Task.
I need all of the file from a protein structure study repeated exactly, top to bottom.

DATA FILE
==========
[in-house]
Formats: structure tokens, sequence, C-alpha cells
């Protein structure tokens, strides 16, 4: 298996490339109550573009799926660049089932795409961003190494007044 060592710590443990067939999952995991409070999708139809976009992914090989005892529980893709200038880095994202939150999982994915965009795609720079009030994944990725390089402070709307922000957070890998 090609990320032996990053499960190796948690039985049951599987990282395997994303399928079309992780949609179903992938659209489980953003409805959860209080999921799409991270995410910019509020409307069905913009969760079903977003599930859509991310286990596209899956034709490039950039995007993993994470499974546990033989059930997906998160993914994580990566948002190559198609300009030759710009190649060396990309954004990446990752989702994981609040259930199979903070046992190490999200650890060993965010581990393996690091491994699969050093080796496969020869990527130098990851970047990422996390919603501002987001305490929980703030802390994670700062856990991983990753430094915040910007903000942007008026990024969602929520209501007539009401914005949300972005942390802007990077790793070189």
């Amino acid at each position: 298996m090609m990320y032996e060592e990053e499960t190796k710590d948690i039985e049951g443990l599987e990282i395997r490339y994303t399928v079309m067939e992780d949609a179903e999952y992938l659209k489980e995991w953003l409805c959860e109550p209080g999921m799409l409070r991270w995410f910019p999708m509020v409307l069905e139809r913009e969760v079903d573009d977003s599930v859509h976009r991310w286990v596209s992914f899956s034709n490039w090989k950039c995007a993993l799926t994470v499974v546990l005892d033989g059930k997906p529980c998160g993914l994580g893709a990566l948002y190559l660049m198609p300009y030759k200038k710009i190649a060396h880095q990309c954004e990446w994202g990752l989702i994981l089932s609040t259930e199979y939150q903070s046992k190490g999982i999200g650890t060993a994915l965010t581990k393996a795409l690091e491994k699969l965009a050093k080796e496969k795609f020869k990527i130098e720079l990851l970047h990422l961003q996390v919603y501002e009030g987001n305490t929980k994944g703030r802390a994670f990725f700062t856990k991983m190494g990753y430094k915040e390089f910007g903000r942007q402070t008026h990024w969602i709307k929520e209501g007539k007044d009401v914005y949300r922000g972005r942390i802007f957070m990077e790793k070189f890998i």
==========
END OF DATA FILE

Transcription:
[in-house]
Formats: structure tokens, sequence, C-alpha cells
């Protein structure tokens, strides 16, 4: 298996490339109550573009799926660049089932795409961003190494007044 060592710590443990067939999952995991409070999708139809976009992914090989005892529980893709200038880095994202939150999982994915965009795609720079009030994944990725390089402070709307922000957070890998 090609990320032996990053499960190796948690039985049951599987990282395997994303399928079309992780949609179903992938659209489980953003409805959860209080999921799409991270995410910019509020409307069905913009969760079903977003599930859509991310286990596209899956034709490039950039995007993993994470499974546990033989059930997906998160993914994580990566948002190559198609300009030759710009190649060396990309954004990446990752989702994981609040259930199979903070046992190490999200650890060993965010581990393996690091491994699969050093080796496969020869990527130098990851970047990422996390919603501002987001305490929980703030802390994670700062856990991983990753430094915040910007903000942007008026990024969602929520209501007539009401914005949300972005942390802007990077790793070189």
């Amino acid at each position: 298996m090609m990320y032996e060592e990053e499960t190796k710590d948690i039985e049951g443990l599987e990282i395997r490339y994303t399928v079309m067939e992780d949609a179903e999952y992938l659209k489980e995991w953003l409805c959860e109550p209080g999921m799409l409070r991270w995410f910019p999708m509020v409307l069905e139809r913009e969760v079903d573009d977003s599930v859509h976009r991310w286990v596209s992914f899956s034709n490039w090989k950039c995007a993993l799926t994470v499974v546990l005892d033989g059930k997906p529980c998160g993914l994580g893709a990566l948002y190559l660049m198609p300009y030759k200038k710009i190649a060396h880095q990309c954004e990446w994202g990752l989702i994981l089932s609040t259930e199979y939150q903070s046992k190490g999982i999200g650890t060993a994915l965010t581990k393996a795409l690091e491994k699969l965009a050093k080796e496969k795609f020869k990527i130098e720079l990851l970047h990422l961003q996390v919603y501002e009030g987001n305490t929980k994944g703030r802390a994670f990725f700062t856990k991983m190494g990753y430094k915040e390089f910007g903000r942007q402070t008026h990024w969602i709307k929520e209501g007539k007044d009401v914005y949300r922000g972005r942390i802007f957070m990077e790793k070189f890998i």